#13 Jerry Bryan

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Posted 02 June 2020 - 06:54 AM

BTW, I had not heard previously of multipage TIFF: not even Photoshop supports that to my knowledge, so I would avoid it...as you noted yourself, support is limited.

 

I think originally I only discovered multipage TIFF files by accident and only because IrfanView supports them. At the time, I thought it was really nice to "containerize" three images from a single courthouse marriage record into a single Windows file. The three images were guaranteed to be kept together and I only had to link one Windows file into RM instead of linking three Windows files into RM.

 

However, I have encountered multipage TIFF's in one other context. As a part of my genealogy work. I do a lot of platting of old deeds onto relative modern maps. For the most part, I use USGS quadrangle topographic maps, at least for the first draft of the maps. USGS has stopped publishing updates to their maps on paper and they are switching to completely electronic means to distribute their maps. So far (and USGS acknowledges this), the electronic maps are missing many of the items that were available on the old printed maps. USGS is gradually adding what they call additional datasets to their electronic maps and eventually the electronic maps are supposed to be up to the standards of the old printed maps. In the meantime, you can download images of any of the old quadrangle printed maps for free - all the way back to the 1930's or 1940's. The downloaded files are multipage TIFF files.

 

The multipage TIFF files you download are a strange arrangement. Each page is an image of the same quadrangle map. But each page is at a different resolution. I think the idea is that you can extract the image with the resolution that suits your needs - higher resolution means more memory and vice versa. And these are huge images; so size matters. The printed maps are as big as something like the top of your kitchen table. So I suppose it makes sense to distribute the images at different resolutions. But unless you are using something like IrfanView, you are only aware of the first image in each TIFF file.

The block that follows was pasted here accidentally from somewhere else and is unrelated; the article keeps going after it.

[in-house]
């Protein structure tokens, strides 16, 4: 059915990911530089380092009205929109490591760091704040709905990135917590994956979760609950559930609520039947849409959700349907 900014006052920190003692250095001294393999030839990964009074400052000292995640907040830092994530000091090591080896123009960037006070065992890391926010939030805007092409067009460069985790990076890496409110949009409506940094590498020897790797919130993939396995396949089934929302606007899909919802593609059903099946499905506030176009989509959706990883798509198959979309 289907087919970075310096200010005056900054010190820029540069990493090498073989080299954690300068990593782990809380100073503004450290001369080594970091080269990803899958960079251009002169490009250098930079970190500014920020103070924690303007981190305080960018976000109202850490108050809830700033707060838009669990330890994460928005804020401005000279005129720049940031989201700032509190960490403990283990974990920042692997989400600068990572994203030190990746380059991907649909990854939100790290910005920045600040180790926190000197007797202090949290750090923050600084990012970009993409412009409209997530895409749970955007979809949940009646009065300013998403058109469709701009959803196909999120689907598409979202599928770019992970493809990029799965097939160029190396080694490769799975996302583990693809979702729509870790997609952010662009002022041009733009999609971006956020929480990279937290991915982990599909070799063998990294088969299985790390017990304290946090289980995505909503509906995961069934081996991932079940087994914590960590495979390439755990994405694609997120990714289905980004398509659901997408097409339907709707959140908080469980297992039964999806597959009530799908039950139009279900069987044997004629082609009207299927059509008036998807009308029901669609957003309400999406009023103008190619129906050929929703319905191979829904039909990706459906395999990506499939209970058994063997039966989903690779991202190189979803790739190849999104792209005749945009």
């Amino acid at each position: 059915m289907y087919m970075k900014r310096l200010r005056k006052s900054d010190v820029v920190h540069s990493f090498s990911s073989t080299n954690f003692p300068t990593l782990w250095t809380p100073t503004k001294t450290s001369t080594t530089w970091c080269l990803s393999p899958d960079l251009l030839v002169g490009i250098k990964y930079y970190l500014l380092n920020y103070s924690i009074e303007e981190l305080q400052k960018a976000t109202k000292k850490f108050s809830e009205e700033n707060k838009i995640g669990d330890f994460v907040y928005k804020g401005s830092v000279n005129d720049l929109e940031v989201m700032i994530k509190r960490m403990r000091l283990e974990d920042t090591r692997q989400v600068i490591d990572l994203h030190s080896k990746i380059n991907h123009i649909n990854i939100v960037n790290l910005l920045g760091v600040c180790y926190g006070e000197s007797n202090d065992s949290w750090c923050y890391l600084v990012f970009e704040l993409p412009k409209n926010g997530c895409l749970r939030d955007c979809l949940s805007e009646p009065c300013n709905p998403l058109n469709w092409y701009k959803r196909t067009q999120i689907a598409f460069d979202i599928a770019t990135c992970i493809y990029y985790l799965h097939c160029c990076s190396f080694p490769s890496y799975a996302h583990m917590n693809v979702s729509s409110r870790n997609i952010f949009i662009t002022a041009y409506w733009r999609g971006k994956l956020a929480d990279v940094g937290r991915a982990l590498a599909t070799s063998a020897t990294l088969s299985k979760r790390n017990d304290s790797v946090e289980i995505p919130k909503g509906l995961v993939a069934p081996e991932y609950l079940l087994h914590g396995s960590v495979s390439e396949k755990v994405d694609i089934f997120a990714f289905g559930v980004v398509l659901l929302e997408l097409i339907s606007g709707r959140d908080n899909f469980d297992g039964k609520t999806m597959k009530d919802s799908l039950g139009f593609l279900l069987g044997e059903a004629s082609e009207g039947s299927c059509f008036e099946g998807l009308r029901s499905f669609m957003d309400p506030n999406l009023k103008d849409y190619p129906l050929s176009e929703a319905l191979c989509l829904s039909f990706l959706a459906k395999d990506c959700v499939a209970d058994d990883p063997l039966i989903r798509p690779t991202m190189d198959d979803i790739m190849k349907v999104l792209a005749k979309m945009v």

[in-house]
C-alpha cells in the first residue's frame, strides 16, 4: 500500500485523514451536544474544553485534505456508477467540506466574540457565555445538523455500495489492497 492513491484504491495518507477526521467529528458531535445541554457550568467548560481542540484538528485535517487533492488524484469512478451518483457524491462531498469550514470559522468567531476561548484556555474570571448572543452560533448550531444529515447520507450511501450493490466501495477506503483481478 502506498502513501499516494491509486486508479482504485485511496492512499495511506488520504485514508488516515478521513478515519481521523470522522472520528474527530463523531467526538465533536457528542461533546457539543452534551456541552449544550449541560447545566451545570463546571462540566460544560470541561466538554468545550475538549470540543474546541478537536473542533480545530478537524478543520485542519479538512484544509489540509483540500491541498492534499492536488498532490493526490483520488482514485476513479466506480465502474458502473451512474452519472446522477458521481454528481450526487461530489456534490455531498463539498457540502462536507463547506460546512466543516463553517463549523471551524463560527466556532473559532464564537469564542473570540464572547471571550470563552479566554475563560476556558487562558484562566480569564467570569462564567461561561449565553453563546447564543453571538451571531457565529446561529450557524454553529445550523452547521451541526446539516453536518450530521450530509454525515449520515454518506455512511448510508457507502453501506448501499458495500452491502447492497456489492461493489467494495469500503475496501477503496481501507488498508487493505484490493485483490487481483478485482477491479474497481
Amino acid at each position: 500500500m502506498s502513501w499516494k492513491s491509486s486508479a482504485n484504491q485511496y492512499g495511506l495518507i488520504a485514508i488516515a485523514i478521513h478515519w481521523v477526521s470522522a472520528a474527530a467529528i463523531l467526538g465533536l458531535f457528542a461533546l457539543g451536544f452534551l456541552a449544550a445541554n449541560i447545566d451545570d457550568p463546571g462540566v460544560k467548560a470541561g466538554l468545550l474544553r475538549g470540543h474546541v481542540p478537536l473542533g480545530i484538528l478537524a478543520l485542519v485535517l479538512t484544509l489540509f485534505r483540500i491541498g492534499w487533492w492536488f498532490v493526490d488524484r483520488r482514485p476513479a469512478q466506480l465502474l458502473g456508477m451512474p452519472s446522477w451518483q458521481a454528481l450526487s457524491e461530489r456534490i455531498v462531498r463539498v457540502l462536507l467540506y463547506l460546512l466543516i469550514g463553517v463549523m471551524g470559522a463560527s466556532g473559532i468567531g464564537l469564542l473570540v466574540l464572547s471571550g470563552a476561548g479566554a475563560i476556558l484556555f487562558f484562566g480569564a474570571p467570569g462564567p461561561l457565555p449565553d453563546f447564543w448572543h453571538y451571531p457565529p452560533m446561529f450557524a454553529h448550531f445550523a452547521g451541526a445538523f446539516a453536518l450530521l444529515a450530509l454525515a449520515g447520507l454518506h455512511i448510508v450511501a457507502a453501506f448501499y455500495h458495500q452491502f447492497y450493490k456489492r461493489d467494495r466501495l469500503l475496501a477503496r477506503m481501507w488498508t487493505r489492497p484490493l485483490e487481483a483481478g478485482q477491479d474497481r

I do link my maps into RM, but RM does not seem to be a very appropriate repository for such images. I frequently feel like I struggle to understand what the mission of RM software really should be. Should it manage my maps? Should it manage my photographs? Should it manage my DNA data? Etc. I'm not sure RM or any of its competitors is always the best too for every single aspect of genealogy.

 

Jerry



#14 TomH

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Posted 02 June 2020 - 07:33 AM

Wikipedia: "TIFF readers must be prepared for multiple/multi-page images (subfiles) per TIFF file, although they are not required to actually do anything with images after the first one."

I was aware of its multipage capability from my engineering work thirty years ago.

Tom user of RM7630 FTM2017 Ancestry.ca FamilySearch.org FindMyPast.com
SQLite_Tools_For_Roots_Magic_in_PR_Celti wiki, exploiting the database in special ways >>> RMtrix-tiny.png app, a bundle of RootsMagic utilities.